Thoughts on User-Friendly Mechanics
As game designers, we have to be careful to not let our own sense of “cleverness” turn into a poor experience for players. Often, we approach this line by making fiddly dice mechanics. When it comes to making games, here’s my philosophy: what’s easy for you to do isn’t inherently easy for everything, especially when you’ve gained plenty of practice at making your mechanic work because you’ve tested it over and over.
What I consider reasonable to have in a mechanic:
- Finding the highest (or lowest) die in up to ten dice
- Finding whichever dice in a die pool are of a certain number or higher, generally not more than ten
- Adding two single-digit numbers together
- Adding a single-digit number to a double-digit number
- Subtracting up to 5 from a number, or subtracting whole tens (10, 20, etc) from a number
What I start eyeballing (but don’t just automatically toss out):
- Die pools that involve more than ten dice
- Adding three single-digit numbers together
- Adding two double-digit numbers together
- Other subtraction
- Subtracting one die from another
- Multiplication involving a single-digit number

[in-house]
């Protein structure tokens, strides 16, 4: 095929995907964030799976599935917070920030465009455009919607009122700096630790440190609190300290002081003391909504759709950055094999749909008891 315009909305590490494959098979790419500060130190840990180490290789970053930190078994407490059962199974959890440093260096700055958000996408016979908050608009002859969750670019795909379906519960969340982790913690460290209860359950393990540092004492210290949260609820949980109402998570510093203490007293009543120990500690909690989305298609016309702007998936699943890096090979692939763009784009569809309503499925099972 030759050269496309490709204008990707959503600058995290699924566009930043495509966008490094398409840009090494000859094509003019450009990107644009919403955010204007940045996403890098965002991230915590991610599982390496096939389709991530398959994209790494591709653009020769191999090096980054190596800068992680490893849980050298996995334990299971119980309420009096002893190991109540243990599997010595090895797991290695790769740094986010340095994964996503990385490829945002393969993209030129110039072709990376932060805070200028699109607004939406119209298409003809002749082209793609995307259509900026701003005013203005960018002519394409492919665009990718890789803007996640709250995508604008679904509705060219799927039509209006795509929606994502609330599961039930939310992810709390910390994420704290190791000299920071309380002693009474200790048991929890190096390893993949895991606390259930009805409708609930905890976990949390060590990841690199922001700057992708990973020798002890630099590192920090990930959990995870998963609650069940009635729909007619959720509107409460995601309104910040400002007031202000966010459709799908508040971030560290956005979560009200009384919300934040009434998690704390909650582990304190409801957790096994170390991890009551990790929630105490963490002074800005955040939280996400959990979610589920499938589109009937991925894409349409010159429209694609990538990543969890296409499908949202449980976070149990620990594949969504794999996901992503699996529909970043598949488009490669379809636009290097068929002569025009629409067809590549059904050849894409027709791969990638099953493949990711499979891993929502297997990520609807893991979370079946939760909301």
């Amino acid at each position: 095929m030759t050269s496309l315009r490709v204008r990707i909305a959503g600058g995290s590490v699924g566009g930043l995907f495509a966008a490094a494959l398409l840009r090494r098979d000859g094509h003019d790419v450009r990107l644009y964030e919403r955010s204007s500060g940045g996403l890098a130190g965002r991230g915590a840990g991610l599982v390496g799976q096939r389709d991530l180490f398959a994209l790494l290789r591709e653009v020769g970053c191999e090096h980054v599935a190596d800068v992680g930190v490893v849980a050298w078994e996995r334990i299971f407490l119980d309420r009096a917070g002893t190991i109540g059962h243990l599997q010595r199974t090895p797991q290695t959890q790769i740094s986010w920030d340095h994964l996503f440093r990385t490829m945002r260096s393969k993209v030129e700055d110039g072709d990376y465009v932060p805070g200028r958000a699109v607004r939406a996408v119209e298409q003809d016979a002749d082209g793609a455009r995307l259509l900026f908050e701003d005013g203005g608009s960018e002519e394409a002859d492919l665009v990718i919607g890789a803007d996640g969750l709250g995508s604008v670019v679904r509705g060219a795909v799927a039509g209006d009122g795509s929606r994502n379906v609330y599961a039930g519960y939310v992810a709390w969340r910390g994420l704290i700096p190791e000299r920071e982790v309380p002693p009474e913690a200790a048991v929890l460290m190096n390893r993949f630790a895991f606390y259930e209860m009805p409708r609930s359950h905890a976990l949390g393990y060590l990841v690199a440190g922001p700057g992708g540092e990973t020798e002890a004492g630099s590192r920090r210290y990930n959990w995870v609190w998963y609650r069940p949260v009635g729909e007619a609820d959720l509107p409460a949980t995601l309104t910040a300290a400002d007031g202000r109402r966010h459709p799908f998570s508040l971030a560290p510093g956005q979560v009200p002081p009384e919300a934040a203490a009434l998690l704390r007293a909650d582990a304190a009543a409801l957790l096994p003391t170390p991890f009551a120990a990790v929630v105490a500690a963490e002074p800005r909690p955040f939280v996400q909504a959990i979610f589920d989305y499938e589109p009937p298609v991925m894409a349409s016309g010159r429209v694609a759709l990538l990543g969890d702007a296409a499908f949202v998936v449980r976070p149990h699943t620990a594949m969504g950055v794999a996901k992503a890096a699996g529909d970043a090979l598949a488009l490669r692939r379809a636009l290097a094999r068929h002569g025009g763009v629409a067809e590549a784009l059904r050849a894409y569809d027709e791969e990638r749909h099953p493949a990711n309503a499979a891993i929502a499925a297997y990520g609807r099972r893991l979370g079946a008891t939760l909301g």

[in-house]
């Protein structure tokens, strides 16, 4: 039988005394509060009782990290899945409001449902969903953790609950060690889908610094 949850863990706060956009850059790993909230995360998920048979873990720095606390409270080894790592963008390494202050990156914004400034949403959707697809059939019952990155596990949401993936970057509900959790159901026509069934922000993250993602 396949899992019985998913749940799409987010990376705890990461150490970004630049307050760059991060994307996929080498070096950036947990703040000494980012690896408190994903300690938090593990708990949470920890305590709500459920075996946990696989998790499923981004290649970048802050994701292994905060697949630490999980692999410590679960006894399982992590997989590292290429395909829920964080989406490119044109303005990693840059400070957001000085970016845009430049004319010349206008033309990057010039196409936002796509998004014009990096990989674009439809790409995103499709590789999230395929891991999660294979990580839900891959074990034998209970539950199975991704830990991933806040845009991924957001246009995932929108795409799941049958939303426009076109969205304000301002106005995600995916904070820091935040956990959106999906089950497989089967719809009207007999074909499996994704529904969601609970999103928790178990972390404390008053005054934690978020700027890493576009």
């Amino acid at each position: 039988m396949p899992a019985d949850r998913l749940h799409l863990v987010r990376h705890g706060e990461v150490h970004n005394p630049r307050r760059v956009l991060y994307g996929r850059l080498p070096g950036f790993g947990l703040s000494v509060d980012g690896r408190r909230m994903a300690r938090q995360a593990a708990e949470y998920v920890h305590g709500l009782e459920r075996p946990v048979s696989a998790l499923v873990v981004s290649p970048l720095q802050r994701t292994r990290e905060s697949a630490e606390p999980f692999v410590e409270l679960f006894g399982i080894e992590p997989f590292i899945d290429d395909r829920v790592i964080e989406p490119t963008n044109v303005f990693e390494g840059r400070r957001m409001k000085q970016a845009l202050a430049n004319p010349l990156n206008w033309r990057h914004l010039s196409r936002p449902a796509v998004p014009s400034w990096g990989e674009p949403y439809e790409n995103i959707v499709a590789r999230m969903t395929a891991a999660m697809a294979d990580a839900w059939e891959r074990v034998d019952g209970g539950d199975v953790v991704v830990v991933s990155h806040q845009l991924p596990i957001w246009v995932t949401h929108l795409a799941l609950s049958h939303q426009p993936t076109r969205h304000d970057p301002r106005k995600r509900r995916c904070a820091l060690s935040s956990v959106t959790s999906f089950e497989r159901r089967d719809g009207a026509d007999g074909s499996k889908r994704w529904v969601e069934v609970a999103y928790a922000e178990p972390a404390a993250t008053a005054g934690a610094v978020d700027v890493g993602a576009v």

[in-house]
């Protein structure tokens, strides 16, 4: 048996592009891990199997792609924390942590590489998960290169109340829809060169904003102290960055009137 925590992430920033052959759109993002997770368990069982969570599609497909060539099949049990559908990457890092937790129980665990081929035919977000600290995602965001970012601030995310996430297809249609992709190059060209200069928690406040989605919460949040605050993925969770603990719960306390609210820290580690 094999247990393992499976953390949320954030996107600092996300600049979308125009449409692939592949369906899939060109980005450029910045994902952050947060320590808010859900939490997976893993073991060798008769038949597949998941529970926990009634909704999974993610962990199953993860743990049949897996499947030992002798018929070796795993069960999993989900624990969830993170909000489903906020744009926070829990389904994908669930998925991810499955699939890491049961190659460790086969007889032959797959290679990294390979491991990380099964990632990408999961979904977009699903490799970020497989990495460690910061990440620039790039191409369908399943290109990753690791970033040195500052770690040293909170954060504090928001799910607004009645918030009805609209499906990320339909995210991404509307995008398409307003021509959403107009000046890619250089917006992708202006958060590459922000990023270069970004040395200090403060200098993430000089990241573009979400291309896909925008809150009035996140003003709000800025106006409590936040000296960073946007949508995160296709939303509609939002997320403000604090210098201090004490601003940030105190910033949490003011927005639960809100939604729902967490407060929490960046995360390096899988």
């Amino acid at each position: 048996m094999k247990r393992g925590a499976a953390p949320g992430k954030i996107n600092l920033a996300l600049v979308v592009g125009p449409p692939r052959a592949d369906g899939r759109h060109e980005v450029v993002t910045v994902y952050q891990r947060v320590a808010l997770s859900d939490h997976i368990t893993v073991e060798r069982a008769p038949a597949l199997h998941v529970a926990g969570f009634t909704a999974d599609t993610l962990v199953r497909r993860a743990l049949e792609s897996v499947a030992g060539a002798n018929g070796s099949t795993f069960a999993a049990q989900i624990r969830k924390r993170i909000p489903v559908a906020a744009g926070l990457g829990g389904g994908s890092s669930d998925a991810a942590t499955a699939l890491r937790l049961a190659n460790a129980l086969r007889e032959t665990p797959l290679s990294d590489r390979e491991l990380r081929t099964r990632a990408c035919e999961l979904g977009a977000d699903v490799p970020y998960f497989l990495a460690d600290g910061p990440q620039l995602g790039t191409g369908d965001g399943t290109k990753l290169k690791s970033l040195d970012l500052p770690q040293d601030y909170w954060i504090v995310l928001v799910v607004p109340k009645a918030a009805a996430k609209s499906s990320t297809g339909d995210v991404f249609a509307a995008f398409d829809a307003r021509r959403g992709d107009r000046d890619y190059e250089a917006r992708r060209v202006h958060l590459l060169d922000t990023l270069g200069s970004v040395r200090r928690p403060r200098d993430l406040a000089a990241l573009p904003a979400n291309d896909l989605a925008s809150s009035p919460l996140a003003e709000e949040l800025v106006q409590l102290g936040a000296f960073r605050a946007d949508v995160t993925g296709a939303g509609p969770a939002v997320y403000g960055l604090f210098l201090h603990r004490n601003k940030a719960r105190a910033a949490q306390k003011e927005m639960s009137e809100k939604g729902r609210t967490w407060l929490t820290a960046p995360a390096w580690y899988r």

- Moving dice around
- Rotating pips/sides (rotating a 3 to a 4, or a 4 to a 3)
What I try to avoid entirely:
- Multiplication of two double-digit (or higher) numbers
- Applying individual rules on dice in a pool
 Mythender breaks this rule, but I was conscious of this while designing it. Because you earn those dice, and because you learn the rules when you have fewer dice, those times you’re rolling 30 dice have meaning (which don’t happen often), and in practice it’s worked out alright.
 Like GURPS’ 3d6. I can do that in my sleep, but I have watched over the years players stumble on adding three dice together.
 Like Feng Shui. This is less about arithmetic than it is about confusion over which die to subtract — something else I’ve seen over the years.
The Test & the Reason
When you’re playtesting your game, refrain from (beyond a demo or two) interpreting the dice to generate the result. Have the players do it. Watch those who do it quickly. Watch those who struggle, and if others have to bail them out.
This is important for two reasons: (1) constantly having to pause to interpret the post-roll beat can break the mood; (2) when you can’t figure out how to interpret the dice and always rely on others to tell you what you rolled, you don’t feel like an equal participant.